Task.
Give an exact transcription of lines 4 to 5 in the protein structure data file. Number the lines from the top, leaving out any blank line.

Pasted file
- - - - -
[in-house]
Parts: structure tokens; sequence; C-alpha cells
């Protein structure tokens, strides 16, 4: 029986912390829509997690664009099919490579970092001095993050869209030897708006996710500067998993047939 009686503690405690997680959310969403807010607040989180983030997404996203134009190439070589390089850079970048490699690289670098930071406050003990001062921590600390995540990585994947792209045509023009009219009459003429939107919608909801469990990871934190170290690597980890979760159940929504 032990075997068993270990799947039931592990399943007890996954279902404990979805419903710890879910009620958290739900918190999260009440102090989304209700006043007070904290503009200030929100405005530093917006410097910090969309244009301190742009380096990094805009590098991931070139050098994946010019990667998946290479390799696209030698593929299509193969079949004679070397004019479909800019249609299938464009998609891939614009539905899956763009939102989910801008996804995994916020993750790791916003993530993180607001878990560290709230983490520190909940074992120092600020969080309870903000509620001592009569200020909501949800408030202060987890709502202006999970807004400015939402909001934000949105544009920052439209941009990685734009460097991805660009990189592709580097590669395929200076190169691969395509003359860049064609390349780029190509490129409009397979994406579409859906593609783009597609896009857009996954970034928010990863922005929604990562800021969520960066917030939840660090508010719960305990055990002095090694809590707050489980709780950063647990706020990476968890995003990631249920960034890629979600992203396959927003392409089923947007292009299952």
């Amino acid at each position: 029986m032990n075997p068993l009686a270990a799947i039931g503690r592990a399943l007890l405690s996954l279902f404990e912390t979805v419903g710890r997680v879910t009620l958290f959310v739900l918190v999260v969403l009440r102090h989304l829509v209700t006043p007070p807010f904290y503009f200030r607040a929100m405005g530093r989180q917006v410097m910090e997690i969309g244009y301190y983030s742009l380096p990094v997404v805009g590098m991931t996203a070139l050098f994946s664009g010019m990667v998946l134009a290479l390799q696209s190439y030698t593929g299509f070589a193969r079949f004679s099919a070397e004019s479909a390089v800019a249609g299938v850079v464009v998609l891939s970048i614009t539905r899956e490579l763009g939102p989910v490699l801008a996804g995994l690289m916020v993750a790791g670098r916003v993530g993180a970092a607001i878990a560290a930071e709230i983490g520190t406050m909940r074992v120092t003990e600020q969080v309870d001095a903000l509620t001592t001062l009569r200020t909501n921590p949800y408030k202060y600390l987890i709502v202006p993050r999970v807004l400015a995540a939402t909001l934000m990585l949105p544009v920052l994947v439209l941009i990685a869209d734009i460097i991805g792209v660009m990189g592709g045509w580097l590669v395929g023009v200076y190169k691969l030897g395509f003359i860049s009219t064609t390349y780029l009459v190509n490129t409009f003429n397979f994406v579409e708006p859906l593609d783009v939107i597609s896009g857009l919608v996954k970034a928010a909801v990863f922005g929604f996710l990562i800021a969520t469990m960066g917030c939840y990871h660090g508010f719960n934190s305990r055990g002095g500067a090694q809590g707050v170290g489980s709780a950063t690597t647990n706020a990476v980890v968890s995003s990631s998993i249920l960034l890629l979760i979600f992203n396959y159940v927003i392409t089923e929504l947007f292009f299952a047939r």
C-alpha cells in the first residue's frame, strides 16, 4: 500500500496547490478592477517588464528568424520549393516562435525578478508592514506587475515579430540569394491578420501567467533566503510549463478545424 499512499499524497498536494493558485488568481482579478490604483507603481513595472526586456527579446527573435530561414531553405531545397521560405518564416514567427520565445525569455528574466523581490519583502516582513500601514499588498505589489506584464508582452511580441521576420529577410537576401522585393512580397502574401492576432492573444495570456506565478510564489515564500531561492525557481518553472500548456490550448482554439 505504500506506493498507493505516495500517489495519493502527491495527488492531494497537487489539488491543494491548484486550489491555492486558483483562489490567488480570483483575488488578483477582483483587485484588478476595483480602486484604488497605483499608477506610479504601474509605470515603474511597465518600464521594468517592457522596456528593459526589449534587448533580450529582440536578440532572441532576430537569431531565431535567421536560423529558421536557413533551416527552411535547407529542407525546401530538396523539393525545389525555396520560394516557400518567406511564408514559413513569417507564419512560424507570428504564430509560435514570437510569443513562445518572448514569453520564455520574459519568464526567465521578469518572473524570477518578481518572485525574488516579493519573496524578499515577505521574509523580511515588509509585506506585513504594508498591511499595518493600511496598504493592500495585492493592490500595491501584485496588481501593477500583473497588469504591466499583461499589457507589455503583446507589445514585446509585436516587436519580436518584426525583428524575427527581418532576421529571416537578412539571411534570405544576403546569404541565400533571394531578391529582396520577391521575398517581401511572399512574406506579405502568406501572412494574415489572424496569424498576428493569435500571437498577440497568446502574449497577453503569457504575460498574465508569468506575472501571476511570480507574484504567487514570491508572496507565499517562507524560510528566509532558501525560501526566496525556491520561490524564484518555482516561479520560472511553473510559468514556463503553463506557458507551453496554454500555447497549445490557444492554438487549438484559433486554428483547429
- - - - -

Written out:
């Amino acid at each position: 029986m032990n075997p068993l009686a270990a799947i039931g503690r592990a399943l007890l405690s996954l279902f404990e912390t979805v419903g710890r997680v879910t009620l958290f959310v739900l918190v999260v969403l009440r102090h989304l829509v209700t006043p007070p807010f904290y503009f200030r607040a929100m405005g530093r989180q917006v410097m910090e997690i969309g244009y301190y983030s742009l380096p990094v997404v805009g590098m991931t996203a070139l050098f994946s664009g010019m990667v998946l134009a290479l390799q696209s190439y030698t593929g299509f070589a193969r079949f004679s099919a070397e004019s479909a390089v800019a249609g299938v850079v464009v998609l891939s970048i614009t539905r899956e490579l763009g939102p989910v490699l801008a996804g995994l690289m916020v993750a790791g670098r916003v993530g993180a970092a607001i878990a560290a930071e709230i983490g520190t406050m909940r074992v120092t003990e600020q969080v309870d001095a903000l509620t001592t001062l009569r200020t909501n921590p949800y408030k202060y600390l987890i709502v202006p993050r999970v807004l400015a995540a939402t909001l934000m990585l949105p544009v920052l994947v439209l941009i990685a869209d734009i460097i991805g792209v660009m990189g592709g045509w580097l590669v395929g023009v200076y190169k691969l030897g395509f003359i860049s009219t064609t390349y780029l009459v190509n490129t409009f003429n397979f994406v579409e708006p859906l593609d783009v939107i597609s896009g857009l919608v996954k970034a928010a909801v990863f922005g929604f996710l990562i800021a969520t469990m960066g917030c939840y990871h660090g508010f719960n934190s305990r055990g002095g500067a090694q809590g707050v170290g489980s709780a950063t690597t647990n706020a990476v980890v968890s995003s990631s998993i249920l960034l890629l979760i979600f992203n396959y159940v927003i392409t089923e929504l947007f292009f299952a047939r």
C-alpha cells in the first residue's frame, strides 16, 4: 500500500496547490478592477517588464528568424520549393516562435525578478508592514506587475515579430540569394491578420501567467533566503510549463478545424 499512499499524497498536494493558485488568481482579478490604483507603481513595472526586456527579446527573435530561414531553405531545397521560405518564416514567427520565445525569455528574466523581490519583502516582513500601514499588498505589489506584464508582452511580441521576420529577410537576401522585393512580397502574401492576432492573444495570456506565478510564489515564500531561492525557481518553472500548456490550448482554439 505504500506506493498507493505516495500517489495519493502527491495527488492531494497537487489539488491543494491548484486550489491555492486558483483562489490567488480570483483575488488578483477582483483587485484588478476595483480602486484604488497605483499608477506610479504601474509605470515603474511597465518600464521594468517592457522596456528593459526589449534587448533580450529582440536578440532572441532576430537569431531565431535567421536560423529558421536557413533551416527552411535547407529542407525546401530538396523539393525545389525555396520560394516557400518567406511564408514559413513569417507564419512560424507570428504564430509560435514570437510569443513562445518572448514569453520564455520574459519568464526567465521578469518572473524570477518578481518572485525574488516579493519573496524578499515577505521574509523580511515588509509585506506585513504594508498591511499595518493600511496598504493592500495585492493592490500595491501584485496588481501593477500583473497588469504591466499583461499589457507589455503583446507589445514585446509585436516587436519580436518584426525583428524575427527581418532576421529571416537578412539571411534570405544576403546569404541565400533571394531578391529582396520577391521575398517581401511572399512574406506579405502568406501572412494574415489572424496569424498576428493569435500571437498577440497568446502574449497577453503569457504575460498574465508569468506575472501571476511570480507574484504567487514570491508572496507565499517562507524560510528566509532558501525560501526566496525556491520561490524564484518555482516561479520560472511553473510559468514556463503553463506557458507551453496554454500555447497549445490557444492554438487549438484559433486554428483547429